During his studies Professor Sarnecki also worked part-time at several youth recreation centres. This experience influenced the direction his research was to take and although he gained his PhD in sociology he became an expert on Swedish juvenile delinquency and moved into the field of criminology. After a spell working at the Swedish National Council for Crime Prevention, where he was recruited for his work on juvenile delinquency, he took up the chair of criminology at Stockholm University in 1993.

Jerzy Sarnecki
Jerzy Sarnecki talks about criminology as a leading academic discipline


Since then Professor Sarnecki has been involved in the emergence of criminology as a leading academic discipline.

"Even every small university has courses in criminology," says Sarnecki. "There's been an enormous explosion of interest in this field of research."

Sarnecki, whose position is officially entitled Chair of General Criminology, retains his long-standing interest in the question of crime amongst young people in Sweden. He is currently leading a longitudinal research project entitled: “The Stockholm Boys: Life Courses and Crime in the Swedish Welfare State Through Half a Century”. This research follows up on two previous studies of men who participated in the Clientele Study of 1956, and Jonsson’s and Kälvesten’s 322 Stockholm boys and investigates both the horizontal and vertical diffusion of criminality. The study also examines the importance of a changing social structure in the men’s lives.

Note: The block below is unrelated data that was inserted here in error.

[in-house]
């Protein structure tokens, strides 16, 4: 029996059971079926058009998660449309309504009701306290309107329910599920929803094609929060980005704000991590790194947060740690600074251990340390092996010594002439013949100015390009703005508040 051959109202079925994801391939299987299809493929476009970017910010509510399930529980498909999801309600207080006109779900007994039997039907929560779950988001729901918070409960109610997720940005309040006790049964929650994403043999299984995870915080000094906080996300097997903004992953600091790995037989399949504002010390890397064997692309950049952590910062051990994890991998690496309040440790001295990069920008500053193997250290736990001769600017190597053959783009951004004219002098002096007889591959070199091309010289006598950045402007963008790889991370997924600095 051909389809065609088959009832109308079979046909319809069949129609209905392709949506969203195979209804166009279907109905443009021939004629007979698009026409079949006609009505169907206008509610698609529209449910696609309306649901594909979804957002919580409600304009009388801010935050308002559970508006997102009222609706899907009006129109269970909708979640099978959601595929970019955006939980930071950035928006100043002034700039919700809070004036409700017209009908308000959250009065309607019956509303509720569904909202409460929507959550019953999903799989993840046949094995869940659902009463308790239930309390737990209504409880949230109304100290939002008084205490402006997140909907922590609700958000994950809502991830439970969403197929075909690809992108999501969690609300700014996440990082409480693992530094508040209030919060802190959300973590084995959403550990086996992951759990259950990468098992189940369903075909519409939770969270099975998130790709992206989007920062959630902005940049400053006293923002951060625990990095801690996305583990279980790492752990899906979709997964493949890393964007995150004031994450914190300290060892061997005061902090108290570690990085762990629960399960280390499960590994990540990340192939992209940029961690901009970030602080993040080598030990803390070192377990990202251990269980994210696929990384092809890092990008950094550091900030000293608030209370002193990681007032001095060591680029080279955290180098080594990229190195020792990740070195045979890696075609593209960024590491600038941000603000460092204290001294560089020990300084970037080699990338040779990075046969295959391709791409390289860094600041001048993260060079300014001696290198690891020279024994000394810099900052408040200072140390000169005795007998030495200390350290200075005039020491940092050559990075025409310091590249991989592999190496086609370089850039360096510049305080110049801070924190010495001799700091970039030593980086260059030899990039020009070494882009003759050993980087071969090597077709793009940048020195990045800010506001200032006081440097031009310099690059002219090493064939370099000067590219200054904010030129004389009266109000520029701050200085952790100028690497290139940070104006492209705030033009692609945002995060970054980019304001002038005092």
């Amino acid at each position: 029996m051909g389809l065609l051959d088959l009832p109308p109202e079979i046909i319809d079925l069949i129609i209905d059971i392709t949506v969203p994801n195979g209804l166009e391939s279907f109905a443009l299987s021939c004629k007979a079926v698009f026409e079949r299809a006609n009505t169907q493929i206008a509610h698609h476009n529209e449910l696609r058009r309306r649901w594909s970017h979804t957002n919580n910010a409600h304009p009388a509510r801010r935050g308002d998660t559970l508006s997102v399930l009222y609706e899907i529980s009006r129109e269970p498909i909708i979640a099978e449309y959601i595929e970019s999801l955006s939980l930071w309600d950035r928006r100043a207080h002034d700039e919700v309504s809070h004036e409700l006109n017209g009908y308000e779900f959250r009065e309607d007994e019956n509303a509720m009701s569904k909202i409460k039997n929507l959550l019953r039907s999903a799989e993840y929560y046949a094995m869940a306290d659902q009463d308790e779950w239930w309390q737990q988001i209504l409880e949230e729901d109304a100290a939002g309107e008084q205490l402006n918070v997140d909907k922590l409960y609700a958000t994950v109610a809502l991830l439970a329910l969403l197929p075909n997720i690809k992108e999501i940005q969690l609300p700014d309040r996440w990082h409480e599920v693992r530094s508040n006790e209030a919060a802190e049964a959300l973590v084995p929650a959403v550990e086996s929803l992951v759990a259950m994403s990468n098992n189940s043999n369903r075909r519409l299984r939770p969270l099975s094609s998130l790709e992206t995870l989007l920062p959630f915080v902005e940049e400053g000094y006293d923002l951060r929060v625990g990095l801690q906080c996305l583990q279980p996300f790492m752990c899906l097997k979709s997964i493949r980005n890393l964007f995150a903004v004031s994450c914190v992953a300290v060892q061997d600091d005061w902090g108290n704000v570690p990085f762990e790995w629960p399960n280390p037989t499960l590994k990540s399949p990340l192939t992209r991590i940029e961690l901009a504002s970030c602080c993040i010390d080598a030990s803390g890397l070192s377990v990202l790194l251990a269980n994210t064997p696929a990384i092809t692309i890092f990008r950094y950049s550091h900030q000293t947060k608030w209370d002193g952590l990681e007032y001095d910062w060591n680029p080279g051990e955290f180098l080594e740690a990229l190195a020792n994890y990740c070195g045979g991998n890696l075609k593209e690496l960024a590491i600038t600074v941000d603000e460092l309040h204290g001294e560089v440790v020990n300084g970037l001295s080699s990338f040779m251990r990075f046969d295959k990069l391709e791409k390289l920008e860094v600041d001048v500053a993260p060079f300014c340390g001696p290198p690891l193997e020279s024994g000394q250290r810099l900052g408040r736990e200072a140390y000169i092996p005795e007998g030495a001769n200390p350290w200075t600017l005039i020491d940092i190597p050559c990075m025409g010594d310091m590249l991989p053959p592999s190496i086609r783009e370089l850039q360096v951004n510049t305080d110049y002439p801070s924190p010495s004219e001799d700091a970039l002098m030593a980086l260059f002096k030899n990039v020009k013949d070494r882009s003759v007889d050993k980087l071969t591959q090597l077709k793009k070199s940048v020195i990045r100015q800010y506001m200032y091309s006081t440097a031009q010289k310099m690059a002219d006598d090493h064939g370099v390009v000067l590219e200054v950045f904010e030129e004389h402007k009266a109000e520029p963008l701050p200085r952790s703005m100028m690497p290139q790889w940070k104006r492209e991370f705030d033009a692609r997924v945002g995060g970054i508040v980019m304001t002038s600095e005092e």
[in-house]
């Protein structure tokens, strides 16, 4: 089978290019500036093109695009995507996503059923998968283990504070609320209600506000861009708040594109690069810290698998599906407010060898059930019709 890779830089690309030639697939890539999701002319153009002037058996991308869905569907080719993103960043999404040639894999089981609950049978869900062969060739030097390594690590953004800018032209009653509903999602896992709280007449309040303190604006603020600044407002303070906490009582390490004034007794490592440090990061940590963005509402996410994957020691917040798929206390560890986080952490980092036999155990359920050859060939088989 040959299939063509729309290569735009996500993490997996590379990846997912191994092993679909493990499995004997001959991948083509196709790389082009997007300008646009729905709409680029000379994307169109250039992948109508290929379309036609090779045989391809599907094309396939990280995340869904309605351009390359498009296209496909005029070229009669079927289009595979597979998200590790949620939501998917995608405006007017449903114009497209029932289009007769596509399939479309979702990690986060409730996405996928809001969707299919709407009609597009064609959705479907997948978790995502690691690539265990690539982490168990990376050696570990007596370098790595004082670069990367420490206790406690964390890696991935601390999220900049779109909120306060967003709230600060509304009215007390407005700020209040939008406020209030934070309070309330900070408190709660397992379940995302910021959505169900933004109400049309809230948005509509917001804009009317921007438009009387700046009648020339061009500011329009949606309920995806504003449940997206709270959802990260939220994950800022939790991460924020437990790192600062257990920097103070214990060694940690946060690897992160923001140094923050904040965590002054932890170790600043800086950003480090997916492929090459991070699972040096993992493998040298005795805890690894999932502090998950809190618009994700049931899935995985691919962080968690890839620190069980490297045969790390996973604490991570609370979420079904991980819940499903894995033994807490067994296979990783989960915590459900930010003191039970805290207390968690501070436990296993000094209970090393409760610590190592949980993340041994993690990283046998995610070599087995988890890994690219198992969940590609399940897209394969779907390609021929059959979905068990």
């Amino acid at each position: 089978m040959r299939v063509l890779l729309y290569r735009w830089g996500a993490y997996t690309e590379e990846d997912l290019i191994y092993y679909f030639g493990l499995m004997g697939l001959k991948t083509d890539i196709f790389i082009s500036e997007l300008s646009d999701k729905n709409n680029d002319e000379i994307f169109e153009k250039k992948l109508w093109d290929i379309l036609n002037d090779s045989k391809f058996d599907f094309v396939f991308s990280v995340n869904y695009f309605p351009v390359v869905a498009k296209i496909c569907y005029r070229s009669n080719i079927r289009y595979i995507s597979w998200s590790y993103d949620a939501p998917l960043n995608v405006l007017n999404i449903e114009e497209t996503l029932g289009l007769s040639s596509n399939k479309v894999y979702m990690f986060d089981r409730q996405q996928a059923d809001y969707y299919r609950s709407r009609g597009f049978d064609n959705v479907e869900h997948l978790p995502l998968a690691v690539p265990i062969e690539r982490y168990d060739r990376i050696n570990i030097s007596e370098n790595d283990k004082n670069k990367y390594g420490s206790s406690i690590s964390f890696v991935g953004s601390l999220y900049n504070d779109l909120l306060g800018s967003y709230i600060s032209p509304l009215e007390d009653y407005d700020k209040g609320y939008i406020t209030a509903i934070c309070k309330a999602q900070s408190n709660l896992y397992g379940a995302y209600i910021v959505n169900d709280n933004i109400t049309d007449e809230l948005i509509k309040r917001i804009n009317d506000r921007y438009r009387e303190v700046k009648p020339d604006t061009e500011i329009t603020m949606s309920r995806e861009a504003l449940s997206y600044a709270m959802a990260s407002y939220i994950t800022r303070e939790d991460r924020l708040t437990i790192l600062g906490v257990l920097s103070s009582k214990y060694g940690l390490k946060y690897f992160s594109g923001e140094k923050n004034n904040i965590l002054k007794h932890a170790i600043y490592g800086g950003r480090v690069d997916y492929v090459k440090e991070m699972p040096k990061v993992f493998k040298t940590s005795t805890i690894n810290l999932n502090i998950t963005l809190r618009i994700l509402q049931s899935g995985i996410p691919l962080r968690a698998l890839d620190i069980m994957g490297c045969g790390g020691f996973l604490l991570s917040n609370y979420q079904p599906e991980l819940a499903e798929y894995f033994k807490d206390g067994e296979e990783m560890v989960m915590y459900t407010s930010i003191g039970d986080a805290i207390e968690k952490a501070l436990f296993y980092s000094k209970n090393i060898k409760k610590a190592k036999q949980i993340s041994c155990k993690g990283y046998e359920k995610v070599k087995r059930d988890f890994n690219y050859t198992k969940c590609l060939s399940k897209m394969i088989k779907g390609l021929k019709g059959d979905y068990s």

"In terms of the work being done at the department," explains Sarnecki, "there's a strong focus on Swedish and to some extent Scandinavian crime in society. Although we have international contacts and participate with colleagues abroad, there is actually very little research done on international crime."

With Sweden as a focus, most of the teaching at the department is done in Swedish.

"We do have some English-speaking lecturers but we run only a few courses in English in the department for students at advanced level or graduate students," says Sarnecki.

Nevertheless, through Professor Sarnecki, the department retains a relatively high profile internationally in that Sarnecki is the co-chairman of The Stockholm Prize in Criminology.

The prize was first awarded in 2006 after Sarnecki and professor Lawrence Sherman from Cambridge University were discussing the possibility of whether there would ever be a Nobel Prize in Criminology, whilst seated in a Parisian café. The idea set them thinking and with support from the Swedish Ministry of Justice, the Stockholm Prize in Criminology was born. 

This year the 2011 Prize was awarded to John Laub of the National Institute of Justice in the USA and Robert Sampson of Harvard University, USA, "for their research showing why and how criminals stop offending" (Source: www.criminologyprize.com).

"I think it's important there is a prize for work in criminology," says Sarnecki. "There is considerable interest in crime prevention in society. As researchers we have an important part to play in the policy making process. We need to have improved knowledge on the causes of crime, effective public polices for dealing with offenders and greater knowledge of alternative crime prevention strategies inside and outside the judicial system."

Visit the Department of Criminology's website at

Interview and text: Jon Buscall